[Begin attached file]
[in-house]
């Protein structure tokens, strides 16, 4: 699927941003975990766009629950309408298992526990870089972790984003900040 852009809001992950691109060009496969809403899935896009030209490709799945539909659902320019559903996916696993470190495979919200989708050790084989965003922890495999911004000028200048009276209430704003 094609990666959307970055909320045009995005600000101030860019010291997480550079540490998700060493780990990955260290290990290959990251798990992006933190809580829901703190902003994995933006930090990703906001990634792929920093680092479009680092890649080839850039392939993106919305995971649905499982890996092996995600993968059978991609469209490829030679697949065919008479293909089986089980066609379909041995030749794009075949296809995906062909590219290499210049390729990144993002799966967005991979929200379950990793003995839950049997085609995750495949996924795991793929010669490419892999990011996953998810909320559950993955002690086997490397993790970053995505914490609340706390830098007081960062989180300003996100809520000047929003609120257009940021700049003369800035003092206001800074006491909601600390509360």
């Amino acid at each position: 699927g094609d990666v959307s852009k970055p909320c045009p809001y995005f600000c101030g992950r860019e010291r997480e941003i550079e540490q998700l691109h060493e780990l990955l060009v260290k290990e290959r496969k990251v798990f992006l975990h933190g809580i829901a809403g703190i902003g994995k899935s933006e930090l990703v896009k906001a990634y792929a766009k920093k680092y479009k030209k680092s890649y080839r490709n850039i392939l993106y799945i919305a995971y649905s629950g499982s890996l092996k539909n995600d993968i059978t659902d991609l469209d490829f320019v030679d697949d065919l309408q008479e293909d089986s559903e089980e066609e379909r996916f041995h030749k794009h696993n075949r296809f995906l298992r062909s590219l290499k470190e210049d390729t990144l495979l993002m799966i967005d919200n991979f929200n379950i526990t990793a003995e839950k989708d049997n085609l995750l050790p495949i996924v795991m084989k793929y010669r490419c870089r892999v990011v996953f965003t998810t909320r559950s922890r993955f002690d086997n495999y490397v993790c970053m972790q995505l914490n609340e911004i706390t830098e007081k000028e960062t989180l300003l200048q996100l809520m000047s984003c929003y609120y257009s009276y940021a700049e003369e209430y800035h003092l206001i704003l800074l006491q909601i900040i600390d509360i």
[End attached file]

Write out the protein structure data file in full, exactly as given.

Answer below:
[in-house]
């Protein structure tokens, strides 16, 4: 699927941003975990766009629950309408298992526990870089972790984003900040 852009809001992950691109060009496969809403899935896009030209490709799945539909659902320019559903996916696993470190495979919200989708050790084989965003922890495999911004000028200048009276209430704003 094609990666959307970055909320045009995005600000101030860019010291997480550079540490998700060493780990990955260290290990290959990251798990992006933190809580829901703190902003994995933006930090990703906001990634792929920093680092479009680092890649080839850039392939993106919305995971649905499982890996092996995600993968059978991609469209490829030679697949065919008479293909089986089980066609379909041995030749794009075949296809995906062909590219290499210049390729990144993002799966967005991979929200379950990793003995839950049997085609995750495949996924795991793929010669490419892999990011996953998810909320559950993955002690086997490397993790970053995505914490609340706390830098007081960062989180300003996100809520000047929003609120257009940021700049003369800035003092206001800074006491909601600390509360």
């Amino acid at each position: 699927g094609d990666v959307s852009k970055p909320c045009p809001y995005f600000c101030g992950r860019e010291r997480e941003i550079e540490q998700l691109h060493e780990l990955l060009v260290k290990e290959r496969k990251v798990f992006l975990h933190g809580i829901a809403g703190i902003g994995k899935s933006e930090l990703v896009k906001a990634y792929a766009k920093k680092y479009k030209k680092s890649y080839r490709n850039i392939l993106y799945i919305a995971y649905s629950g499982s890996l092996k539909n995600d993968i059978t659902d991609l469209d490829f320019v030679d697949d065919l309408q008479e293909d089986s559903e089980e066609e379909r996916f041995h030749k794009h696993n075949r296809f995906l298992r062909s590219l290499k470190e210049d390729t990144l495979l993002m799966i967005d919200n991979f929200n379950i526990t990793a003995e839950k989708d049997n085609l995750l050790p495949i996924v795991m084989k793929y010669r490419c870089r892999v990011v996953f965003t998810t909320r559950s922890r993955f002690d086997n495999y490397v993790c970053m972790q995505l914490n609340e911004i706390t830098e007081k000028e960062t989180l300003l200048q996100l809520m000047s984003c929003y609120y257009s009276y940021a700049e003369e209430y800035h003092l206001i704003l800074l006491q909601i900040i600390d509360i």